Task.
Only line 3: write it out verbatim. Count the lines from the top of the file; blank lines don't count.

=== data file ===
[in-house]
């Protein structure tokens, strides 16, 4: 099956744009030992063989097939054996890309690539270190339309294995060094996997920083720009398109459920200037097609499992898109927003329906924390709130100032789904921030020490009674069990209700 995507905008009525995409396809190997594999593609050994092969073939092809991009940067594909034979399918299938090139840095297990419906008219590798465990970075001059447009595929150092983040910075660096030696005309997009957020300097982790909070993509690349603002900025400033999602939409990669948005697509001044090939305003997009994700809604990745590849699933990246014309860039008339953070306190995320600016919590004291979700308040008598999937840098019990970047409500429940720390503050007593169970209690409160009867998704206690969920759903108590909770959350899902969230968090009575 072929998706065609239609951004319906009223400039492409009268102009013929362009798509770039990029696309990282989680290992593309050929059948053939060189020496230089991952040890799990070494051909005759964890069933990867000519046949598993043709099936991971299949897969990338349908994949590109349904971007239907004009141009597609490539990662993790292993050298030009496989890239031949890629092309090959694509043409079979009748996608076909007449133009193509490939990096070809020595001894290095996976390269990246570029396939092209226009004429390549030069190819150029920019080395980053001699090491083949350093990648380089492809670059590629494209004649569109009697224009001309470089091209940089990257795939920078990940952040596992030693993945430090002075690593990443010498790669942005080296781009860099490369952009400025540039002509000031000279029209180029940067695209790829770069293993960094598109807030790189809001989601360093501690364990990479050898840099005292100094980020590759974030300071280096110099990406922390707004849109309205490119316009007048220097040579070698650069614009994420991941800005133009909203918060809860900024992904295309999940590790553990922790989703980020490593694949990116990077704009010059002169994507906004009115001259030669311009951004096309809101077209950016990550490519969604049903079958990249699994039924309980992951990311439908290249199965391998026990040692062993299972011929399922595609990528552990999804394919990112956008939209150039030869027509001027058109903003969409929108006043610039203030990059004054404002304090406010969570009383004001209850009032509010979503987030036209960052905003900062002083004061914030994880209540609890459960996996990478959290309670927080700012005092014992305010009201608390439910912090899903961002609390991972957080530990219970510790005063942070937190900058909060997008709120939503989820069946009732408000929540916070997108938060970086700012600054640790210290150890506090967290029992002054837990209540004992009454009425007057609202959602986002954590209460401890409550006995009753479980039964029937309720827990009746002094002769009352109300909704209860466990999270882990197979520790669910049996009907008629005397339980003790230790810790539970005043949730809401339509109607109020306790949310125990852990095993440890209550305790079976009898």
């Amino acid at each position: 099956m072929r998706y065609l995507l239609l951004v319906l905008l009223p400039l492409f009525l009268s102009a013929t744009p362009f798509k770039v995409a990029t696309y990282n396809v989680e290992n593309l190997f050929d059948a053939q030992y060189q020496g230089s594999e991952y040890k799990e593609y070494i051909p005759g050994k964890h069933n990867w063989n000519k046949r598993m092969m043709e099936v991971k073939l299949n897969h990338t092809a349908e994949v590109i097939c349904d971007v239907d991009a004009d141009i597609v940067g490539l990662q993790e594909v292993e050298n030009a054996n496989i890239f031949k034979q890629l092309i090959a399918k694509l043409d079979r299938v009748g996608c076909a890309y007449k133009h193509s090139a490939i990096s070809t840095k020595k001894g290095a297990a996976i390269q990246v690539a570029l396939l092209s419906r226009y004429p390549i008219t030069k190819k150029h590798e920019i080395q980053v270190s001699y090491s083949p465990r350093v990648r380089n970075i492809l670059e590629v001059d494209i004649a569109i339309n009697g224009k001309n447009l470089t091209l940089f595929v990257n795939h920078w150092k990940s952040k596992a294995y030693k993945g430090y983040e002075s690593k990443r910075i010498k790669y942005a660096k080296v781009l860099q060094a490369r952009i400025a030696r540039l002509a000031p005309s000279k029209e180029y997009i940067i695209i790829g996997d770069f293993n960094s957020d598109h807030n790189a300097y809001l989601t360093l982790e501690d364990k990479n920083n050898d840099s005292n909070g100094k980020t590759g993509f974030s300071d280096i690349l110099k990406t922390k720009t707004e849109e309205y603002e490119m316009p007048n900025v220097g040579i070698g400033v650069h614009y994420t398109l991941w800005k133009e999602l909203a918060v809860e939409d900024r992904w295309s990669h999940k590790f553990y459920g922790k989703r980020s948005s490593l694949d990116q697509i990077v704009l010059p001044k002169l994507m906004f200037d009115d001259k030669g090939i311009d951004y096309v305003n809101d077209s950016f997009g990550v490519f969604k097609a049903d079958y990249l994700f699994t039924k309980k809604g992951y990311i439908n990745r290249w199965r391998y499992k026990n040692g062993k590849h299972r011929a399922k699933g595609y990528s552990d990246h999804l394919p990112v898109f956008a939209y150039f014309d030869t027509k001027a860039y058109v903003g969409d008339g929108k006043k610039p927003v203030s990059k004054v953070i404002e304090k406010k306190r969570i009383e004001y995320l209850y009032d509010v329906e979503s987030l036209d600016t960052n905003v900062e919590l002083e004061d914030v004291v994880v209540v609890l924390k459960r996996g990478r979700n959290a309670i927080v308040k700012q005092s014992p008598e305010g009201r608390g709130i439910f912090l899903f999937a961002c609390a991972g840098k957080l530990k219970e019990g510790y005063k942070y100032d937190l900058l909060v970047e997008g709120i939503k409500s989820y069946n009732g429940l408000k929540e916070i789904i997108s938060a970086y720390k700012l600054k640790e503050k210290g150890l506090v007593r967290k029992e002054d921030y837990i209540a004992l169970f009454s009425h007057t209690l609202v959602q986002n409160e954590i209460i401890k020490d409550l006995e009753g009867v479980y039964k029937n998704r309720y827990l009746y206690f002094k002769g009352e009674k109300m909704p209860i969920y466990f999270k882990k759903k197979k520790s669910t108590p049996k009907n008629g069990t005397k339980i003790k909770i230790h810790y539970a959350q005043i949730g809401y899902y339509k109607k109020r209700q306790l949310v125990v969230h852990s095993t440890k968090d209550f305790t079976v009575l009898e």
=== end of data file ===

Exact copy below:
């Amino acid at each position: 099956m072929r998706y065609l995507l239609l951004v319906l905008l009223p400039l492409f009525l009268s102009a013929t744009p362009f798509k770039v995409a990029t696309y990282n396809v989680e290992n593309l190997f050929d059948a053939q030992y060189q020496g230089s594999e991952y040890k799990e593609y070494i051909p005759g050994k964890h069933n990867w063989n000519k046949r598993m092969m043709e099936v991971k073939l299949n897969h990338t092809a349908e994949v590109i097939c349904d971007v239907d991009a004009d141009i597609v940067g490539l990662q993790e594909v292993e050298n030009a054996n496989i890239f031949k034979q890629l092309i090959a399918k694509l043409d079979r299938v009748g996608c076909a890309y007449k133009h193509s090139a490939i990096s070809t840095k020595k001894g290095a297990a996976i390269q990246v690539a570029l396939l092209s419906r226009y004429p390549i008219t030069k190819k150029h590798e920019i080395q980053v270190s001699y090491s083949p465990r350093v990648r380089n970075i492809l670059e590629v001059d494209i004649a569109i339309n009697g224009k001309n447009l470089t091209l940089f595929v990257n795939h920078w150092k990940s952040k596992a294995y030693k993945g430090y983040e002075s690593k990443r910075i010498k790669y942005a660096k080296v781009l860099q060094a490369r952009i400025a030696r540039l002509a000031p005309s000279k029209e180029y997009i940067i695209i790829g996997d770069f293993n960094s957020d598109h807030n790189a300097y809001l989601t360093l982790e501690d364990k990479n920083n050898d840099s005292n909070g100094k980020t590759g993509f974030s300071d280096i690349l110099k990406t922390k720009t707004e849109e309205y603002e490119m316009p007048n900025v220097g040579i070698g400033v650069h614009y994420t398109l991941w800005k133009e999602l909203a918060v809860e939409d900024r992904w295309s990669h999940k590790f553990y459920g922790k989703r980020s948005s490593l694949d990116q697509i990077v704009l010059p001044k002169l994507m906004f200037d009115d001259k030669g090939i311009d951004y096309v305003n809101d077209s950016f997009g990550v490519f969604k097609a049903d079958y990249l994700f699994t039924k309980k809604g992951y990311i439908n990745r290249w199965r391998y499992k026990n040692g062993k590849h299972r011929a399922k699933g595609y990528s552990d990246h999804l394919p990112v898109f956008a939209y150039f014309d030869t027509k001027a860039y058109v903003g969409d008339g929108k006043k610039p927003v203030s990059k004054v953070i404002e304090k406010k306190r969570i009383e004001y995320l209850y009032d509010v329906e979503s987030l036209d600016t960052n905003v900062e919590l002083e004061d914030v004291v994880v209540v609890l924390k459960r996996g990478r979700n959290a309670i927080v308040k700012q005092s014992p008598e305010g009201r608390g709130i439910f912090l899903f999937a961002c609390a991972g840098k957080l530990k219970e019990g510790y005063k942070y100032d937190l900058l909060v970047e997008g709120i939503k409500s989820y069946n009732g429940l408000k929540e916070i789904i997108s938060a970086y720390k700012l600054k640790e503050k210290g150890l506090v007593r967290k029992e002054d921030y837990i209540a004992l169970f009454s009425h007057t209690l609202v959602q986002n409160e954590i209460i401890k020490d409550l006995e009753g009867v479980y039964k029937n998704r309720y827990l009746y206690f002094k002769g009352e009674k109300m909704p209860i969920y466990f999270k882990k759903k197979k520790s669910t108590p049996k009907n008629g069990t005397k339980i003790k909770i230790h810790y539970a959350q005043i949730g809401y899902y339509k109607k109020r209700q306790l949310v125990v969230h852990s095993t440890k968090d209550f305790t079976v009575l009898e």